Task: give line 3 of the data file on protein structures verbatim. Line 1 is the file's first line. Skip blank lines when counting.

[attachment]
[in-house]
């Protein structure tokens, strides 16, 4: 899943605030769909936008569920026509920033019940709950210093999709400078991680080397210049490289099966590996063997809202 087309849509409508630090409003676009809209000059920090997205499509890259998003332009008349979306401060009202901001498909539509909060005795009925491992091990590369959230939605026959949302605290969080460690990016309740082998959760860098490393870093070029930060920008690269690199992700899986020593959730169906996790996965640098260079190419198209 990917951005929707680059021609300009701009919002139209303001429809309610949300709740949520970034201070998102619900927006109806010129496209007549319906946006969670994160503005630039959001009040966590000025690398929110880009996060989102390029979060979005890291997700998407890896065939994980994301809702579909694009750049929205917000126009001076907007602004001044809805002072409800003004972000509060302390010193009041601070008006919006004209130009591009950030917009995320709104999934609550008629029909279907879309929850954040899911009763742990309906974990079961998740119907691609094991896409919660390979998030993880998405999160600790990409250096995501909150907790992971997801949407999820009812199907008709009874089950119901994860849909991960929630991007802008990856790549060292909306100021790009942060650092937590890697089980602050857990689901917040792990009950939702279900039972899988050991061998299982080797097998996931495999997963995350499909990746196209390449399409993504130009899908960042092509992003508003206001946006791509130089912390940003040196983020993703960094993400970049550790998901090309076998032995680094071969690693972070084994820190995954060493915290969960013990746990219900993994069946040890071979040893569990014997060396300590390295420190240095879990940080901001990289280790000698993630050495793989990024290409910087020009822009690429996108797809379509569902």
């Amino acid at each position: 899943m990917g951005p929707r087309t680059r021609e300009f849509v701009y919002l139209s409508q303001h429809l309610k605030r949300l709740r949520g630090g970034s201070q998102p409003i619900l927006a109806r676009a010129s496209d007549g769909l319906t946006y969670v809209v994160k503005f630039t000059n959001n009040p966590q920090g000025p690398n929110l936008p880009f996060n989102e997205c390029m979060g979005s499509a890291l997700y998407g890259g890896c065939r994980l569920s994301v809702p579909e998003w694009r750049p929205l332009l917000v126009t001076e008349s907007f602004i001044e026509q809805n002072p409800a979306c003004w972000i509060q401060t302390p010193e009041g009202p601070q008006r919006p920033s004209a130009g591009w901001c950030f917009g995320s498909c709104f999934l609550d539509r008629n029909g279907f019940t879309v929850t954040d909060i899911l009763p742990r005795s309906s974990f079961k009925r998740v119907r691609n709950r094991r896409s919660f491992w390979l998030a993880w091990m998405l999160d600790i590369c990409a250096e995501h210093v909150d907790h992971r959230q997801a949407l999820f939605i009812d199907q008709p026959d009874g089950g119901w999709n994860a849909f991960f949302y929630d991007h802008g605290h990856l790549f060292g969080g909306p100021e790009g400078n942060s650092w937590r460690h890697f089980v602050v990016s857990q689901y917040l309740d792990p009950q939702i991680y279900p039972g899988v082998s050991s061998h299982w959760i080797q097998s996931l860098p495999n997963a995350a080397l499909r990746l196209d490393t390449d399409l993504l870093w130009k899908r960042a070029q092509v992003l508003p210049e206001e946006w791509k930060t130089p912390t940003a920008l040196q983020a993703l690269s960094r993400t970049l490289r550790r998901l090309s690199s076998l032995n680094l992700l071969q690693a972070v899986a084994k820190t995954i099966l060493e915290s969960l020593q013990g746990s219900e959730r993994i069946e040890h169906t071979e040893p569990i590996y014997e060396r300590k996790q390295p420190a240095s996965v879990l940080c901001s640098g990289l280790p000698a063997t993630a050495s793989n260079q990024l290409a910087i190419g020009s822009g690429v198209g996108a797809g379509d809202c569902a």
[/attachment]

């Amino acid at each position: 899943m990917g951005p929707r087309t680059r021609e300009f849509v701009y919002l139209s409508q303001h429809l309610k605030r949300l709740r949520g630090g970034s201070q998102p409003i619900l927006a109806r676009a010129s496209d007549g769909l319906t946006y969670v809209v994160k503005f630039t000059n959001n009040p966590q920090g000025p690398n929110l936008p880009f996060n989102e997205c390029m979060g979005s499509a890291l997700y998407g890259g890896c065939r994980l569920s994301v809702p579909e998003w694009r750049p929205l332009l917000v126009t001076e008349s907007f602004i001044e026509q809805n002072p409800a979306c003004w972000i509060q401060t302390p010193e009041g009202p601070q008006r919006p920033s004209a130009g591009w901001c950030f917009g995320s498909c709104f999934l609550d539509r008629n029909g279907f019940t879309v929850t954040d909060i899911l009763p742990r005795s309906s974990f079961k009925r998740v119907r691609n709950r094991r896409s919660f491992w390979l998030a993880w091990m998405l999160d600790i590369c990409a250096e995501h210093v909150d907790h992971r959230q997801a949407l999820f939605i009812d199907q008709p026959d009874g089950g119901w999709n994860a849909f991960f949302y929630d991007h802008g605290h990856l790549f060292g969080g909306p100021e790009g400078n942060s650092w937590r460690h890697f089980v602050v990016s857990q689901y917040l309740d792990p009950q939702i991680y279900p039972g899988v082998s050991s061998h299982w959760i080797q097998s996931l860098p495999n997963a995350a080397l499909r990746l196209d490393t390449d399409l993504l870093w130009k899908r960042a070029q092509v992003l508003p210049e206001e946006w791509k930060t130089p912390t940003a920008l040196q983020a993703l690269s960094r993400t970049l490289r550790r998901l090309s690199s076998l032995n680094l992700l071969q690693a972070v899986a084994k820190t995954i099966l060493e915290s969960l020593q013990g746990s219900e959730r993994i069946e040890h169906t071979e040893p569990i590996y014997e060396r300590k996790q390295p420190a240095s996965v879990l940080c901001s640098g990289l280790p000698a063997t993630a050495s793989n260079q990024l290409a910087i190419g020009s822009g690429v198209g996108a797809g379509d809202c569902a």